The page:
Hancock County makes new K9 training offer as Mach nears retirement | News

Rob Hillesland Summit-Tribune

The Hancock County Sheriff’s Department has been soliciting donations for a new K9 dog since July 1, 2021. The department’s current dog, 9-year-old Mach, a Belgian Malinois, is nearing the end of a typical K9 career.

On Feb. 7, Hancock County supervisors unanimously approved an estimated $7,000 donation for a new dog and training by Andy Klein of Tree Town Kennels in Forest City, who is also the deputy of the Hancock County Sheriff. Sheriff Rob Gerdes said $27,000 has already been raised for the K9 project and the offer from Tree Town Kennels gives Hancock County the opportunity to screen a new dog and provide training in timely.

“It’s pretty important to have a dog that he selects and trains by hand,” Gerdes said.

With extremely supportive supervisors, Gerdes will now ask Klein to proceed with the selection of a new dog and the necessary training, which should begin in September. The new dog will receive eight weeks of training before an additional four weeks of training with the K9 handler.

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Gerdes noted that the Hancock County K9 fund will still be accepting donations due to the continued need for things like ongoing training, nutritional support, medical care and equipment costs associated with the dog. No donations to the K9 program will be used for salaries or other departmental budget items. The original fundraising goal for the current Hancock County K9 project was to raise at least $35,000. Gerdes thanked all donors for their generous support. New donations can be sent to the Hancock County Sheriff’s Office K9 Donation Fund at 875 State Street, Garner, Iowa.

Gerdes noted that Klein is a master law enforcement dog trainer with more than two decades of K9 experience. He currently works with a number of counties in Iowa and Minnesota for their K9 needs. Gerdes said it’s a big benefit to get a dog that Klein selects and trains by hand. The new dog will likely be another Belgian Malinois/German Shepherd mix.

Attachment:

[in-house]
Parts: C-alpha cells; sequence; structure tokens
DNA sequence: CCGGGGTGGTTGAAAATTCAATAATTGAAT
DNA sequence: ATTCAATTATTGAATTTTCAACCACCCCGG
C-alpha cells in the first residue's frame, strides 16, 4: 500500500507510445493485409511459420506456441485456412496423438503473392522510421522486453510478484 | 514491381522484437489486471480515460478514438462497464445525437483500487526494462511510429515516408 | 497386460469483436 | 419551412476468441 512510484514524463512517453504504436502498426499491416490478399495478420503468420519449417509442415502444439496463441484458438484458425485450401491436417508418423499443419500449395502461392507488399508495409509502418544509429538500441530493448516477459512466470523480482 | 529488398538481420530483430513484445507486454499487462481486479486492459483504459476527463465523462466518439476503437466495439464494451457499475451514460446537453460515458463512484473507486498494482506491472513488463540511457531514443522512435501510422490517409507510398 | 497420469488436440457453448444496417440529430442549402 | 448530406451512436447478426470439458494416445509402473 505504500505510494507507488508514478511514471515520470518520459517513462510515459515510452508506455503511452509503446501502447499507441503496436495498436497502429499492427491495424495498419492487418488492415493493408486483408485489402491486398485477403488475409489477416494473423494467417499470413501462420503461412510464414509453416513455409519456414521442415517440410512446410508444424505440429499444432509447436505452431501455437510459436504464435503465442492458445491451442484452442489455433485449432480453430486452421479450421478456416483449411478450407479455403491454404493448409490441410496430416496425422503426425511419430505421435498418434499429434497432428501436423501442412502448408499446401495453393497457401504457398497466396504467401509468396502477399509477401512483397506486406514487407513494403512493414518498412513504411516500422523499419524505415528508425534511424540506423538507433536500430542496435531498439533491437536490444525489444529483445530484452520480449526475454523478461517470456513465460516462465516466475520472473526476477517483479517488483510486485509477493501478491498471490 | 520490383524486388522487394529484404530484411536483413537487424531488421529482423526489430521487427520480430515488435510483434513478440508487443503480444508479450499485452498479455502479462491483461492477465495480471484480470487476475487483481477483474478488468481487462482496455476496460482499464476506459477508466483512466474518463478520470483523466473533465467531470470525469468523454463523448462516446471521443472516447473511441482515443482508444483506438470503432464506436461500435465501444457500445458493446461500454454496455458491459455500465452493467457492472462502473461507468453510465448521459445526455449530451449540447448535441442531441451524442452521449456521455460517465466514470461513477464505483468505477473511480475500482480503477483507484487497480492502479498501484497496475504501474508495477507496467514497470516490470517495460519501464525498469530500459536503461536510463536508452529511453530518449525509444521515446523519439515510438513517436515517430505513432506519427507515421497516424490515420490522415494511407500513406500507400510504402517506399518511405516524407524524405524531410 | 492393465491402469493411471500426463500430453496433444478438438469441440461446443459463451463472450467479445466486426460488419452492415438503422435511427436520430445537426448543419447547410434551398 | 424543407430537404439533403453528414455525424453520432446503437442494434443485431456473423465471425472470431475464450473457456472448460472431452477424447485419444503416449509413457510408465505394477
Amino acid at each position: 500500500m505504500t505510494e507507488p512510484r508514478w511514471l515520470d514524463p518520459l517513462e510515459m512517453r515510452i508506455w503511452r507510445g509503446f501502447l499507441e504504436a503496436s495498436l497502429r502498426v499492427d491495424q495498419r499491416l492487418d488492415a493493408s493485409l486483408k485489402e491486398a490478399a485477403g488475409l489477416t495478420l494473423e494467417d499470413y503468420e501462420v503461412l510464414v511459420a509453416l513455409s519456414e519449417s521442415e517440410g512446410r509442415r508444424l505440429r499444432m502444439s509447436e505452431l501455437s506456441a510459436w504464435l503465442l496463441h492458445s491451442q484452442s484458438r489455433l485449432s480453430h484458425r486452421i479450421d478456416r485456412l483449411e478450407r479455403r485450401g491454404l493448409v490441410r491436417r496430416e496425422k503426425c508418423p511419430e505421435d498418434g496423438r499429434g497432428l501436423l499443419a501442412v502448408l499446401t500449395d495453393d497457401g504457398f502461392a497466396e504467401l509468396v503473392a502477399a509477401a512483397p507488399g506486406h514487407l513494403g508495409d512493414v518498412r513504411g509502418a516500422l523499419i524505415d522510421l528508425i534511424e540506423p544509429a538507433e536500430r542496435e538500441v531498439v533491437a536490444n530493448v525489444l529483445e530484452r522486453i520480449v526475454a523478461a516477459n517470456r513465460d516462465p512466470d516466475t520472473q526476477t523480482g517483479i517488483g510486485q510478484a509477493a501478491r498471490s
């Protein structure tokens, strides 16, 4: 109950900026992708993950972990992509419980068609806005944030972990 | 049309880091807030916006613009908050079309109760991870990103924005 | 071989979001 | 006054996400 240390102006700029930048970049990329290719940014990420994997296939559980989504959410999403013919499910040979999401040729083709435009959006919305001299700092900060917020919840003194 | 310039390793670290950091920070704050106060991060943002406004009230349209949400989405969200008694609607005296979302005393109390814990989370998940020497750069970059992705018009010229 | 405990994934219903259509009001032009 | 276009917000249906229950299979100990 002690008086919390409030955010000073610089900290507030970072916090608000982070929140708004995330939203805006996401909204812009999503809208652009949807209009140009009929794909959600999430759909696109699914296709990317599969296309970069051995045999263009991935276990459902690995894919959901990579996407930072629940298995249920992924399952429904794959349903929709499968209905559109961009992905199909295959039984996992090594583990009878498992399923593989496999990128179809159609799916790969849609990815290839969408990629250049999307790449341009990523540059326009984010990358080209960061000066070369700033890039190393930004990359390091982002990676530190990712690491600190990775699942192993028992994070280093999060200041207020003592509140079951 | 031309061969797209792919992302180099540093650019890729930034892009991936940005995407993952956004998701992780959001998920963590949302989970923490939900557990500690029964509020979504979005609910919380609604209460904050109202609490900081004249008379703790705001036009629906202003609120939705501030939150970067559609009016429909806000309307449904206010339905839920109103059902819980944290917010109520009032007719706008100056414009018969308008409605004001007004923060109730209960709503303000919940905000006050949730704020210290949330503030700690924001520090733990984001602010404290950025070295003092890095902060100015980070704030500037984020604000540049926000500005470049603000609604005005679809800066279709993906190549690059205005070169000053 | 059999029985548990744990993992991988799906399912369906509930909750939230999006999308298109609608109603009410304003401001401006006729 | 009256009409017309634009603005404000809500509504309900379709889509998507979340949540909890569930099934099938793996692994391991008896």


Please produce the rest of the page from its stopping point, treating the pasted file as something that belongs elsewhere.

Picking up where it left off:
Gerdes noted that Mach developed a cyst on his neck which caused nerve problems. The dog struggles to hold his head “up and straight” on some days. The growth of his vestibulocochlear nerve is affecting his balance, tilting his head and making him nauseous, according to Gerdes. It is treated with medication, but shortens its lifespan.

“They’re precious when I think of all the times you’ve been able to use them,” supervisors Sis Greiman said of the K9s. “When you first got Mach he was brought in and he was such a fun dog.”

She said Mach might be able to help out in some way in area schools. Gerdes said it’s possible Mach could still help Deputy Klein for a while while meeting with schools and community groups for K9 demonstrations. The sheriff’s office intends to continue using Mach as long as it is safe to do so and it is hoped that Mach will live with the Klein family when he retires.

“I think the courthouse is ready to embrace it,” supervisor Gary Rayhons said.

Gerdes said K9s are used to locate missing persons and fugitive criminals, to protect their handler and other agents, for narcotics detection and for a number of public relations programs. Mach has removed several pounds of illicit drugs from the streets, helped locate missing persons and fugitive criminals, and proved to be a valuable asset to the department. He helped make the county a safer place for everyone.

Rob Hillesland is Community Editor for the Summit-Tribune. He can be reached at 641-421-0534 or by email at [email protected]

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